In Mark 8:33 of the New Testament, Jesus tells his disciple Peter, “Go behind me, Satan,” because Peter has suggested that Jesus was not going to suffer as the Son of Man. What does this verse tell us about Satan, about Jesus, about evil, about time?
Satan here and in Matthew is Satanas (as opposed to Satan, devil), which (according to Strong’s Dictionary) is Aramaic/Chaldean in origin and means accuser. Devil, or diabolos, means false accuser, slanderer, traducer (to humiliate or disgrace). Satan is called or referred to in the New Testament as adversary, enemy, accuser, serpent, dragon, author of evil, beguiler of Eve, tempter. A synonym of tempter is seducer.
Mark 8:33 is comparable to Matthew 4:10, in which Jesus uses the same verb (Go, ypage) and says, “Go, Satan,” in response to Satan’s tempting in the wilderness.
In Matthew 4 (and Luke 4), Satan is an apparent being, but in Mark 8:33, Satan is not a being, but is personified by a person, in this case Peter, who doubts and denies the truth. Peter is thinking only about the present, the acceptable and predictable, rather than the unexpected, the fearful, the contrary to logic.
Peter is, in short, thinking about himself, and his connection to the Messiah. That he is willing to rebuke (admonish, censure) Jesus shows that Jesus’s prediction of his coming humiliation and death has hit Peter to the quick, has challenged his conception of the present and the future, his conception of time.
Jesus says that if you seek to save your life, you will lose it, which of course is a contradiction. The world says not to deny self, to save life, but Jesus says one must deny self, lose life, for the sake of something else, something beyond self. Peter, however, has refused to accept this teaching.
You don’t need an actual evil force personified, like Satan tempting in the wilderness, when you have humans who are seducers all around you.
Satan, the Seducer, in Matthew and Luke tempted Christ, attempted to seduce Christ, with images of personal pain and security and food and comfort in the present moment. Satan could have been many things rather than an evil being: The seducer could have been a fantasy, a person or persons (like Peter), the subconscious mind, or the conscience.
The Seducer seduces people then uses these seduced people to seduce others. The implication in Mark 8:33 is that someone or something has seduced Peter and he is attempting to seduce Jesus. To seduce is to turn away from oneself and what one believes and stands for. The mere act of seduction is evil.
To seduce is evil. But to be seduced and to allow it, not to resist, is evil too. To be seduced and to allow it is a way to become a seducer, because you accept the seduction and make it a part of you so that anyone you come into contact with is influenced by your seduction.
Seduction means to overwhelm reason with awe and wonder, to mystify, to grab the senses, to convince otherwise, to kidnap the mind and body, to imprison one’s sense of normality, one’s sense of rightness and goodness, one’s sense of time. The present moment becomes enlarged, more important than the past or future.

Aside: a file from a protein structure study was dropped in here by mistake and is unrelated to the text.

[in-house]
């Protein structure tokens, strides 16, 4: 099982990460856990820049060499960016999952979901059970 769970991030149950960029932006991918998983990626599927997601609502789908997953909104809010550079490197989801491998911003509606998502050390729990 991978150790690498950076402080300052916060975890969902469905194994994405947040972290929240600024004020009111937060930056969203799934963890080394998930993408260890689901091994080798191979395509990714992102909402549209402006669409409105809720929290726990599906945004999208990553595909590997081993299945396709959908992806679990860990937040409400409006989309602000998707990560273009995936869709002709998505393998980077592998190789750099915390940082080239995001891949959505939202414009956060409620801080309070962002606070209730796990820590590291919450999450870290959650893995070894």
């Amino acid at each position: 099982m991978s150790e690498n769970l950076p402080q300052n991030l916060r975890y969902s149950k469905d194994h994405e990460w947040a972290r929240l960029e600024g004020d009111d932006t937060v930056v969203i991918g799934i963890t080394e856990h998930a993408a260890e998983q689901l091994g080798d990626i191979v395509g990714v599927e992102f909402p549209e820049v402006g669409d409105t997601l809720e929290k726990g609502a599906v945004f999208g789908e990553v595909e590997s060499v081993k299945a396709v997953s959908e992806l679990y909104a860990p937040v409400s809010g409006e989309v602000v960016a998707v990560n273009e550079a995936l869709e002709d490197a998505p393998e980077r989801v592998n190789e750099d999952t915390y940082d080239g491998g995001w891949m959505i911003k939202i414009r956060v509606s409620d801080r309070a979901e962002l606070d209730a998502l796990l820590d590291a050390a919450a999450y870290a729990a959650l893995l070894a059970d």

Seduction involves an other, an outside force, who seeks to impose their will on your will. The implication is that their attempted imposition is malevolent in nature, an attempt to capture, take over, conquer.
A seducer is therefore an invader of another person’s freedom, privacy, reason, feelings, and sense of self.
A seducer is apparently not content with him/herself, but lacking something that makes them seek to invade. They want something that they see in you, or they seek to accomplish something through you.
So a seducer, and to be seduced, is evil. But why does a person seduce, and why does a person allow himself to be seduced? One word: fear.
Evil is not just a moral phenomenon, but a psychic phenomenon as well, involving overwhelming fear.
Fear is the foundation for evil in all of its seductive forms.
Evil seduces with fear.
A person fears the future, fears what they are and will remain or become, fears boredom, fears pain, fears death. Momentary pleasure, momentary glory, momentary satisfaction of hunger, can stifle the pain, the fear of the future, if just for a moment. The seduction of momentary pleasure rids one temporarily of the constant overwhelming fear of life.
But Christ seduces evil with love.
Love knows no fear.
With love there is no seduction by evil.
However, love works in time and so it will be imperfect and never absolute.
Christ is the presence of love, He is the absolute, in time working to redeem us from evil in time.
Love is not a metaphysical with Christ but an emotional, physical, and psychic reality in time.
Love is therefore a historical process in each year of our Lord (Anno Domini).
How does love combat evil?
The Father and the Son and the Holy Spirit is Love.
Love is a transcendent truth but an everyday temporal reality as well.
Evil is not transcendent but found in the everyday temptations of life.
Love is also found in the everyday but it is more lasting and fulfilling since it is transcendent.
We have free will within the confines of grace, which means that God’s will for us is revealed through His love, which is both transcendent and everyday.
When we accept and willingly respond to God’s love we do so through free will while at the same time conforming to His will.
Hence we are fighting the seduction of evil with love.
What I write here is Christian but it doesn’t have to be, exclusively, because love is not just Christian and the transcendence of love, while a constant and a human truth and, I would consider a divine truth, is countered by the everyday temporality of evil. All religions, I believe, consider evil to be mostly dwelling in the everyday, the momentary, in time.